How much irrigation is enough? It’s an age-old question for growers, and one a recently-completed Wine Australia Incubator Initiative project hopes to provide the answer to.
“In today’s increasingly water-scarce environment, optimising irrigation scheduling is critical to conserving fresh water, controlling vine size and achieving yield targets,” said principal investigator, Dr Vinay Pagay, senior lecturer in viticulture and vineyard engineering at the University of Adelaide.
“A mismatch between irrigation applications and actual crop water use is one of key reasons for low water use efficiency in many vineyards.”
Dr Pagay and his team undertook a project to investigate and quantify the seasonal water requirements of productive Chardonnay and Shiraz grapevines in the South Australian Riverland region over the 2019–20 and 2020–21 growing seasons.
The team used three approaches to quantify water requirements: whole canopy gas exchange in which canopy transpiration, dry matter production and water use efficiency were quantified; crop evapotranspiration (ET); and sap flow sensors. The measurements were taken at flowering, bunch closure, véraison, harvest, and post-harvest on a 24-hour basis.
The team found canopy daily water use for well-irrigated vines ranged from 26–39 L per vine in Chardonnay and 24–33 L in Shiraz in 2020–21. Interestingly, higher values were observed in Chardonnay early in the season and Shiraz late in the season.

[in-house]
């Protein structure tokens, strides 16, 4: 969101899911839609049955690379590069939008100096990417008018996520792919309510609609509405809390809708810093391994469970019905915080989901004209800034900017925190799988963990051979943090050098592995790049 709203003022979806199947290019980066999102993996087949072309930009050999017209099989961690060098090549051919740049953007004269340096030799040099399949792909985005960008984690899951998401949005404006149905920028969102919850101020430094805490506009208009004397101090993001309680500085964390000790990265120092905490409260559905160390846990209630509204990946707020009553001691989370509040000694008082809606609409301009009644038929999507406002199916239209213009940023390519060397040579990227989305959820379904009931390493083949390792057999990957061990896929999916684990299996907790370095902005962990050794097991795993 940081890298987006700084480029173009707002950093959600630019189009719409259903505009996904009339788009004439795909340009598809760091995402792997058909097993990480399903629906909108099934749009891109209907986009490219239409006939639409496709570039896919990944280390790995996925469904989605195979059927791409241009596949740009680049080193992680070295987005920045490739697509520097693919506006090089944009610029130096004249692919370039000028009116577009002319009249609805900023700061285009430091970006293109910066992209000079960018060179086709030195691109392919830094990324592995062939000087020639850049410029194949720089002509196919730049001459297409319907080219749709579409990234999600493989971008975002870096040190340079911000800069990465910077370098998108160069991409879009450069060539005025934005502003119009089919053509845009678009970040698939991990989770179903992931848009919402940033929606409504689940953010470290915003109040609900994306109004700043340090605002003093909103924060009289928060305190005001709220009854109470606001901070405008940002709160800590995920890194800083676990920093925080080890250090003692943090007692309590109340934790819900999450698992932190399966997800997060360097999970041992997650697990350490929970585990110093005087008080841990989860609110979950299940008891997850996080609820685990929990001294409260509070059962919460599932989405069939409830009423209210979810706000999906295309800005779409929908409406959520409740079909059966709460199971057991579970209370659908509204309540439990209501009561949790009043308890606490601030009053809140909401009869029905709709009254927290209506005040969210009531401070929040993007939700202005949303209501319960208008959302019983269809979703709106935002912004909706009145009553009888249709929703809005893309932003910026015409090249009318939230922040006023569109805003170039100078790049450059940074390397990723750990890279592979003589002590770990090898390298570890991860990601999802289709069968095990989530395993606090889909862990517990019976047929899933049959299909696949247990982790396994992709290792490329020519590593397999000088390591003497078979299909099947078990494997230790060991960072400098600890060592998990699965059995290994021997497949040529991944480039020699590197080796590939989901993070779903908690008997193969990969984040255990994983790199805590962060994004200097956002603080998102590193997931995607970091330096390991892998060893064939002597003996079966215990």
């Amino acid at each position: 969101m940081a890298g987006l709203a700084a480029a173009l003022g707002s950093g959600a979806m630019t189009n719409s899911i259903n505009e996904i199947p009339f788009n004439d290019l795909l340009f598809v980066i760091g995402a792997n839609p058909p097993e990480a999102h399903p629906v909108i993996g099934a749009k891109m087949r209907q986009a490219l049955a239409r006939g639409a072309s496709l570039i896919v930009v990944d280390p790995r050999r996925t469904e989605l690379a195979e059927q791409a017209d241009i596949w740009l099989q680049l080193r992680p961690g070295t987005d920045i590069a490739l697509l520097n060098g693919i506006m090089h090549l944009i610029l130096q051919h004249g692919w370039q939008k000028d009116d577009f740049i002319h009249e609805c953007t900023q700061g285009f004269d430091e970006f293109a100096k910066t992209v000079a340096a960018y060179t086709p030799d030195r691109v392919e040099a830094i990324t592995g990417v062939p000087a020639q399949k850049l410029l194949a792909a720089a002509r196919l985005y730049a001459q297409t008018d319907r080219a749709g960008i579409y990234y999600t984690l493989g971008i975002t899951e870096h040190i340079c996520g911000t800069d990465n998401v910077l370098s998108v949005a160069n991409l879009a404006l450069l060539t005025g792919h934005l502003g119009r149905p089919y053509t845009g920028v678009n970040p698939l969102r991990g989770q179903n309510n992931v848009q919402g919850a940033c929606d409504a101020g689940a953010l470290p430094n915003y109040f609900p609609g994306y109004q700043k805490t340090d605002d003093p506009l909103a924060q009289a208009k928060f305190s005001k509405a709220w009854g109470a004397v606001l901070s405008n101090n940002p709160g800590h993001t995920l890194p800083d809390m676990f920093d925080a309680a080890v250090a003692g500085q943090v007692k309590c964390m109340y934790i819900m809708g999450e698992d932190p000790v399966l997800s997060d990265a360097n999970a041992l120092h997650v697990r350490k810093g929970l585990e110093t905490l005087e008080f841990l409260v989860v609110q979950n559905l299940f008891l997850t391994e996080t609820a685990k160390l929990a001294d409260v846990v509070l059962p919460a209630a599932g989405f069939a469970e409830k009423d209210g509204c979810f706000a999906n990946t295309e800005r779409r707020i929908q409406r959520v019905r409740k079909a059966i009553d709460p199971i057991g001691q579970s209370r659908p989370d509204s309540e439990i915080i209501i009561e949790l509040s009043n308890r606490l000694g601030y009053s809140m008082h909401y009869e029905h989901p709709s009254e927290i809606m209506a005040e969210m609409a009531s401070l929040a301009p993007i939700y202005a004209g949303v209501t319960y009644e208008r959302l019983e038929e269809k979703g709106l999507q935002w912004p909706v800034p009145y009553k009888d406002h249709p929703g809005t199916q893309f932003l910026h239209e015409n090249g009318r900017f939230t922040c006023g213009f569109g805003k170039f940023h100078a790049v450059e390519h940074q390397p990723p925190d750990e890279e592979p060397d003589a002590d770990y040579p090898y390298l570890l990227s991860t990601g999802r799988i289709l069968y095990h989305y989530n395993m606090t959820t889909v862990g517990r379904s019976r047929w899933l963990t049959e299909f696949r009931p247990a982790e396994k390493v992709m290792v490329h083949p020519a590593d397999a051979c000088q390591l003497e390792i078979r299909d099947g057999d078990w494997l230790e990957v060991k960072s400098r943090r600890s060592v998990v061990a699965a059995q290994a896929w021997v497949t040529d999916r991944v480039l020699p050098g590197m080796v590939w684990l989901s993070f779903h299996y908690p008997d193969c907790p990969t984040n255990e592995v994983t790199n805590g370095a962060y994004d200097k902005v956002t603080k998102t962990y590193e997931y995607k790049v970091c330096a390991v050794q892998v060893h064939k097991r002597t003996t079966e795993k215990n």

Post-harvest water use dropped by 42 per cent compared to harvest in Shiraz and by 28 per cent in Chardonnay. Daily dry matter production exceeded 200 g per vine at véraison with correspondingly highest seasonal canopy water use efficiencies observed during this time. Both ET and sap flow estimates of canopy transpiration were lower than whole-canopy estimates.
Not surprisingly, canopy water use increased by up to 14 per cent during heatwaves. However, Dr Pagay noted the additional irrigation applied during the heatwave period was adequate to support this increased transpiration rate.
Dr Pagay said the project was important because, for the first time, it provided quantitative estimates of grapevine water use based on both direct and indirect measurements.
“These estimates are critically important for growers seeking to optimise their irrigation practices,” Dr Pagay said.
He said such optimisation increased water use efficiencies – and thereby water savings – without yield and grape quality penalties.
The end result? Greater economic return for the grower.
“Quantitative information of grapevine water use throughout the season allows growers to optimise irrigation applications while achieving specific targets of yield or grape composition,” Dr Pagay said.
He said timing of irrigation was a key element in achieving water efficiencies.
“Water uptake rates are the highest early in the day, so irrigation should be applied overnight if possible to ensure maximum soil moisture availability to the vine and to avoid transient vine water stress.”
Growers seeking to increase water retention in the rootzone could also consider vineyard floor practices including the use of undervine cover crops, mulches and biochar.